On the third day I unfortunately had to miss several talks. The main topic of the day was Integrated Floras, Electronic Floras, and Online Keys.
In the morning session chaired by Zoe Knapp, Ilse Breitwieser's keynote lecture gave an overview over the various types of floras or flora-like publications, starting with her first use of the Schmeil-Fitschen field flora of Germany as a student. She explored the definition of a flora, of an integrated flora, and of an electronic flora - not just a digitised book but a flora curated and updated in an electronic data management system. She then covered a variety of 'learnings' from the eFlora of New Zealand including the problem of managing authorship rights and copyrights in an increasingly collaborative, dynamic and openly accessible workspace.
Zoe Knapp herself provided an update on the progress of moving the Flora of Australia from a printed monograph series into the digital space. About half the printed volumes have so far been made available online, and future contributions will be born electronic only. Kevin Thiele, as far as I remember the first person not to use slides, discussed the tension between an ideally continually updated and authoritative electronic flora on the one side and the need to test out competing taxonomic hypotheses on the other. Traditional book floras were published at long intervals, and in between differing taxonomic views could be discussed and fought over; in the new world, will there be a committee that has to decide within a few weeks whether to reject or accept taxonomic changes suggested by a single researcher? On what basis? Does it make sense to have two alternative treatments of one genus in the same flora and let the user decide?
I then had to bow out of much of the second half of the eFlora session, so I know less about the detailed content of the talks. As planned, various speakers would have presented progress on the digitised or electronic floras or keys they are working on: Michelle Waycott on the Flora of South Australia, Frank Zich on the Australian Tropical Rainforest Plants key, David Cantrill on the Flora of Victoria, and Russell Barrett on the Kimberley Flora, with Leon Perrie closing the session with a talk on his practical experiences contributing the treatment of a fern genus to the eFlora New Zealand.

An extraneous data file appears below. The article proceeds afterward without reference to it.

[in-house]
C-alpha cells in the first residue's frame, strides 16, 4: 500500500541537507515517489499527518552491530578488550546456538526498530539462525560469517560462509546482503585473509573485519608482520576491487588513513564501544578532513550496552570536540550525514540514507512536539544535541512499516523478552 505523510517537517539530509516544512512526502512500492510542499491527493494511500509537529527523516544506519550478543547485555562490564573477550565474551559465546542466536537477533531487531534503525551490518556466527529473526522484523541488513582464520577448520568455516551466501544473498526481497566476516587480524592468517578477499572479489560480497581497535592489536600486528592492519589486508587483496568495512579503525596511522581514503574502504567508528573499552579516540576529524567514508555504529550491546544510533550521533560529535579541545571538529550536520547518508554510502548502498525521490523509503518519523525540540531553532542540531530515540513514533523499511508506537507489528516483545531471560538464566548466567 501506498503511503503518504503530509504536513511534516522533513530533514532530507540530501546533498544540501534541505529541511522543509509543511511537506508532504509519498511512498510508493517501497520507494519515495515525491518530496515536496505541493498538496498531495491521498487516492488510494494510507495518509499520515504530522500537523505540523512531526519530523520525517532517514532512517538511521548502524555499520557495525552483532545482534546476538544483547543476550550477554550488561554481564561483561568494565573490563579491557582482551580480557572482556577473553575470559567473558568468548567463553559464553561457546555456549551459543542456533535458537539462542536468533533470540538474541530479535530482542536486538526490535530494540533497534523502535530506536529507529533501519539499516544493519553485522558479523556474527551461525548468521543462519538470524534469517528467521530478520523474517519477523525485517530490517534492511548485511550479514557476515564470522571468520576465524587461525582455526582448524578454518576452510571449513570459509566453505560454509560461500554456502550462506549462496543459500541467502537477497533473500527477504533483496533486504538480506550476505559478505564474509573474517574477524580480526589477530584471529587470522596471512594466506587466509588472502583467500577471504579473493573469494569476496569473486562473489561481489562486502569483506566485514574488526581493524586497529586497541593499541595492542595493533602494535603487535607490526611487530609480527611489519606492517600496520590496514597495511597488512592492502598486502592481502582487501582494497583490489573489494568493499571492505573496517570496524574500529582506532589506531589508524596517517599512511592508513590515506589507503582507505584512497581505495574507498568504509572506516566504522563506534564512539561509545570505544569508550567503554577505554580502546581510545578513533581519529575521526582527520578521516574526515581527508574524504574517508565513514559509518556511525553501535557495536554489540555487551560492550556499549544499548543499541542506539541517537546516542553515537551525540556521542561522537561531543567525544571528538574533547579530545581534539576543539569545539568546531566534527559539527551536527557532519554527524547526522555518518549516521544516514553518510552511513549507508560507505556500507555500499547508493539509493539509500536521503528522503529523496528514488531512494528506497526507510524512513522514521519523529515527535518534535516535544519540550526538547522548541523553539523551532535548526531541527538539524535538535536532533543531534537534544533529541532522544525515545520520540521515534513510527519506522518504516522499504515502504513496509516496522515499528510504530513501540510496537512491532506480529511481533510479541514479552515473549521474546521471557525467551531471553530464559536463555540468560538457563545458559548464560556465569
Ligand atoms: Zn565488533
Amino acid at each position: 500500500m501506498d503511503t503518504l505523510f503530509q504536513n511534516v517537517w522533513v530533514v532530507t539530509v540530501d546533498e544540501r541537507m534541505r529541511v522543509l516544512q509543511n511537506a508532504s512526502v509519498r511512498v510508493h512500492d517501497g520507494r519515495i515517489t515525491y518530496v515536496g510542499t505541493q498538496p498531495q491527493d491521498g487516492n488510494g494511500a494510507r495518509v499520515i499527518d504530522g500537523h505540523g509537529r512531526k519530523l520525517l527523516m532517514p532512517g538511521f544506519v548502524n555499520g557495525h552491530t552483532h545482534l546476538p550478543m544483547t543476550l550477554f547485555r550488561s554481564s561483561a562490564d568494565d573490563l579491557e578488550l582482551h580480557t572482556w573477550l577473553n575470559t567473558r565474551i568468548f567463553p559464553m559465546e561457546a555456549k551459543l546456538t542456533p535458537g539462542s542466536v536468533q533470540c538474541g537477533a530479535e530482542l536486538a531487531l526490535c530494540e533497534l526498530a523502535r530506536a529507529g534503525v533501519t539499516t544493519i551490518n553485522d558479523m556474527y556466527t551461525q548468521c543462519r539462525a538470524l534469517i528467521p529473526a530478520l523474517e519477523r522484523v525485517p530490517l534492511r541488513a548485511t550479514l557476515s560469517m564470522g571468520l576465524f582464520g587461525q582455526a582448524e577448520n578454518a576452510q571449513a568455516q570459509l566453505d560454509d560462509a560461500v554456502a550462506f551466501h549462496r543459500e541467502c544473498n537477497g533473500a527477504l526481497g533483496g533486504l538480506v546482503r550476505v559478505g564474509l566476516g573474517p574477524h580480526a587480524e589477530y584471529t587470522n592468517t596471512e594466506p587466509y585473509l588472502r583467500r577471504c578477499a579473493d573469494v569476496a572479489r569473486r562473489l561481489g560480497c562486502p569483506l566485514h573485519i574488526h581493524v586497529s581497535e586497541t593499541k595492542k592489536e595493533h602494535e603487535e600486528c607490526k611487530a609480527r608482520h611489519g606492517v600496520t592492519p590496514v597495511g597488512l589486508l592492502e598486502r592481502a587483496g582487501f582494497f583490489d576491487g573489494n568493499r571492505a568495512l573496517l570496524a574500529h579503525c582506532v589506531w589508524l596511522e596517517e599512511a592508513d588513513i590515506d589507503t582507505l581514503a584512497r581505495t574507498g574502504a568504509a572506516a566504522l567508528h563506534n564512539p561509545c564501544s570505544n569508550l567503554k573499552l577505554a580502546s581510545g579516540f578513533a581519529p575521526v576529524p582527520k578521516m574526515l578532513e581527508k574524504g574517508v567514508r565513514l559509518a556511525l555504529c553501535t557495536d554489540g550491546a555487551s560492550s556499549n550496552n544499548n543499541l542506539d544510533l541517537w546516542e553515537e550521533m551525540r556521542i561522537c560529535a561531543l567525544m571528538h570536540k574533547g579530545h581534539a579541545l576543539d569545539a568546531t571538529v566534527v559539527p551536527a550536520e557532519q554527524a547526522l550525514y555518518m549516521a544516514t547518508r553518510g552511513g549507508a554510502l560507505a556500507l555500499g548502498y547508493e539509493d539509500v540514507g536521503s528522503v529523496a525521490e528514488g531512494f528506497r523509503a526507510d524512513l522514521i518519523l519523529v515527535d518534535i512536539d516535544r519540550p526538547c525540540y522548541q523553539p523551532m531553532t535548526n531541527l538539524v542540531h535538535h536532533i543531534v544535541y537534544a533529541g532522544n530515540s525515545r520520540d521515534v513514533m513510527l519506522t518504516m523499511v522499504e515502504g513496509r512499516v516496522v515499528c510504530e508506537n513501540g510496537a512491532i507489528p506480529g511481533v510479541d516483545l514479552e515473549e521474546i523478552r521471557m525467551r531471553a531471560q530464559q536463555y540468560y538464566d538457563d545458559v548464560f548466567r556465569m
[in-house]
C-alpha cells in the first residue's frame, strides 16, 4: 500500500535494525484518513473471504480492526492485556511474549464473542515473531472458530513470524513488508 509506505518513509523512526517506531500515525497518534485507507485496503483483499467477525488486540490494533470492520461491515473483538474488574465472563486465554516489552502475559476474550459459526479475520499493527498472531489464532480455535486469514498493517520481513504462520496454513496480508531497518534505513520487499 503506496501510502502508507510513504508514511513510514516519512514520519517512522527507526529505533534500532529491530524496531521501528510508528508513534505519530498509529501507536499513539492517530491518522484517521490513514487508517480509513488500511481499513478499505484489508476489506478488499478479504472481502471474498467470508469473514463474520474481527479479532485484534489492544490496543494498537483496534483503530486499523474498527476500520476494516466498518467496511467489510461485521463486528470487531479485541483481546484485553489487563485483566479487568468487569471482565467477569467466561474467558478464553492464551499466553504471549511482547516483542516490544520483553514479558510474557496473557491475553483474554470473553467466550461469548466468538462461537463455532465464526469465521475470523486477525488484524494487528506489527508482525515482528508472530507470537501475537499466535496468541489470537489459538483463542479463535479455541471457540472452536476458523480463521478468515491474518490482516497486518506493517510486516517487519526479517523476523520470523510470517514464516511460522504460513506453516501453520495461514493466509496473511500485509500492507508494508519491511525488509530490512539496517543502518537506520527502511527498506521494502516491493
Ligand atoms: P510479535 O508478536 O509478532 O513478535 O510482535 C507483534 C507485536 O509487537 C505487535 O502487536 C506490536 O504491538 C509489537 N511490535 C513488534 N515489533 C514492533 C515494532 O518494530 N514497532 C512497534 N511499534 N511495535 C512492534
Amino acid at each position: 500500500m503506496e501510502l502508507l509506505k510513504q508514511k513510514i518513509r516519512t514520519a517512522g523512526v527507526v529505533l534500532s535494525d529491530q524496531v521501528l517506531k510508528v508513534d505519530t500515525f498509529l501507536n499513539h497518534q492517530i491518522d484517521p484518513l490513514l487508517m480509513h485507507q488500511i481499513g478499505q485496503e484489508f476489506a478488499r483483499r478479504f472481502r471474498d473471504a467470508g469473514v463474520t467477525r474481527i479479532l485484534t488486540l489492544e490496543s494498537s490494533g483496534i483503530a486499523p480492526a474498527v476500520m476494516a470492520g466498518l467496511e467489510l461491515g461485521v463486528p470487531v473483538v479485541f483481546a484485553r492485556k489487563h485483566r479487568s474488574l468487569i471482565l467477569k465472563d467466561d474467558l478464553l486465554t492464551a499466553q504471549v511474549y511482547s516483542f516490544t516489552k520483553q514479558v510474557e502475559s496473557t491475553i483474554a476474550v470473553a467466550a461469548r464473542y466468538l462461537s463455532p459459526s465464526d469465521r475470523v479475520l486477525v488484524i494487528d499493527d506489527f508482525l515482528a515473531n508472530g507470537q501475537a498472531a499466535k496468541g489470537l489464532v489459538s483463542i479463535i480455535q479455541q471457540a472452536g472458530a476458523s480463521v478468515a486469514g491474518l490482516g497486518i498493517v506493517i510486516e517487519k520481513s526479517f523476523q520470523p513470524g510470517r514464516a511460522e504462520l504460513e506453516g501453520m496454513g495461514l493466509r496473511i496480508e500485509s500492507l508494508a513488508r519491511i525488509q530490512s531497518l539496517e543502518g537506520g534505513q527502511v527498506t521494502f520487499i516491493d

I likewise missed the Burbidge Medal ceremony in which lichenologist Jack Helix was honoured for his life's work and the associated lecture presented by Gintaras Kantvilas. However, I was back for the last session of the meeting, a phylogenetics symposium chaired by Peter Weston. Here, Darren Crayn showed an updated phylogeny of the Ericaceae. The results indicate that the large genera Styphlia, Astroloma and Leucopogon are all horribly polyphyletic. That is admittedly not all that surprising: Styphelia was mostly defined based on exserted stamens, an obviously homoplasious trait that evolves quickly as an adaptation to bird pollination, and Leuocopogon is well known to be a mess or, as Darren Crayn put it, "a dog's breakfast".
Jen Taylor discussed her Ph.D. students research on a widespread genus of mistletoes that exhibits strong morphological homoplasy. After a brief introduction on myrtle rust Matt Buys focused his talk on new phylogenetic data for the peculiarly distributed genus Metrocideros (Myrtaceae), which as currently (and apparently wrongly) circumscribed occurs in South Africa and the Pacific region. He also made the suggestion that DNA extracts should be deposited to DNA banks like voucher specimens are to herbaria, so that subsequent researchers do not have to duplicate the sampling of genetic material. The very last talk of the day was contributed by Peter Wilson, who presented a phylogeny of the tribe Leptospermeae (Myrtaceae).
The scientific conference program closed with student prizes, thank sayings, and handing over to the herbaria of Alice Springs and Adelaide that will organise next year's conference. However, there were and still are associated events going on. The evening saw a moving memorial ceremony for Hansjorg and Marlies Eichler, who have had a tremendous influence on Australian plant taxonomy, and today two workshops and a field trip are taking place.